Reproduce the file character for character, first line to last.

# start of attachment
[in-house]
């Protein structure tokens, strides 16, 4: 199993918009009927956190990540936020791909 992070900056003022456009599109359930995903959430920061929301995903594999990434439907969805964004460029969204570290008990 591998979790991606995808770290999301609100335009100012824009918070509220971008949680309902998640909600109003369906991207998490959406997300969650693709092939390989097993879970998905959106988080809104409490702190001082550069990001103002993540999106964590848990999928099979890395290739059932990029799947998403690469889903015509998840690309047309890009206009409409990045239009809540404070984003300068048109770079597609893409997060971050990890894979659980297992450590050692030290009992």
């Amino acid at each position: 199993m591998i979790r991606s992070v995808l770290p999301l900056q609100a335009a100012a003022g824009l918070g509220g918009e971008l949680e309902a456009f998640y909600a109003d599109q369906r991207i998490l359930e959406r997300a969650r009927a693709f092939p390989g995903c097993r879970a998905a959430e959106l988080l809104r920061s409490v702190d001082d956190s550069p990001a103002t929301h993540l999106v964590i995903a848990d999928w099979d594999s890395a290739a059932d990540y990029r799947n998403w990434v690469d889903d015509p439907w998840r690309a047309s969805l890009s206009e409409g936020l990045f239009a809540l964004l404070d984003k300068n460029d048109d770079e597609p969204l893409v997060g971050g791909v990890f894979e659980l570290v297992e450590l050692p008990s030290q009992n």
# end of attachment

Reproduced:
[in-house]
């Protein structure tokens, strides 16, 4: 199993918009009927956190990540936020791909 992070900056003022456009599109359930995903959430920061929301995903594999990434439907969805964004460029969204570290008990 591998979790991606995808770290999301609100335009100012824009918070509220971008949680309902998640909600109003369906991207998490959406997300969650693709092939390989097993879970998905959106988080809104409490702190001082550069990001103002993540999106964590848990999928099979890395290739059932990029799947998403690469889903015509998840690309047309890009206009409409990045239009809540404070984003300068048109770079597609893409997060971050990890894979659980297992450590050692030290009992």
């Amino acid at each position: 199993m591998i979790r991606s992070v995808l770290p999301l900056q609100a335009a100012a003022g824009l918070g509220g918009e971008l949680e309902a456009f998640y909600a109003d599109q369906r991207i998490l359930e959406r997300a969650r009927a693709f092939p390989g995903c097993r879970a998905a959430e959106l988080l809104r920061s409490v702190d001082d956190s550069p990001a103002t929301h993540l999106v964590i995903a848990d999928w099979d594999s890395a290739a059932d990540y990029r799947n998403w990434v690469d889903d015509p439907w998840r690309a047309s969805l890009s206009e409409g936020l990045f239009a809540l964004l404070d984003k300068n460029d048109d770079e597609p969204l893409v997060g971050g791909v990890f894979e659980l570290v297992e450590l050692p008990s030290q009992n």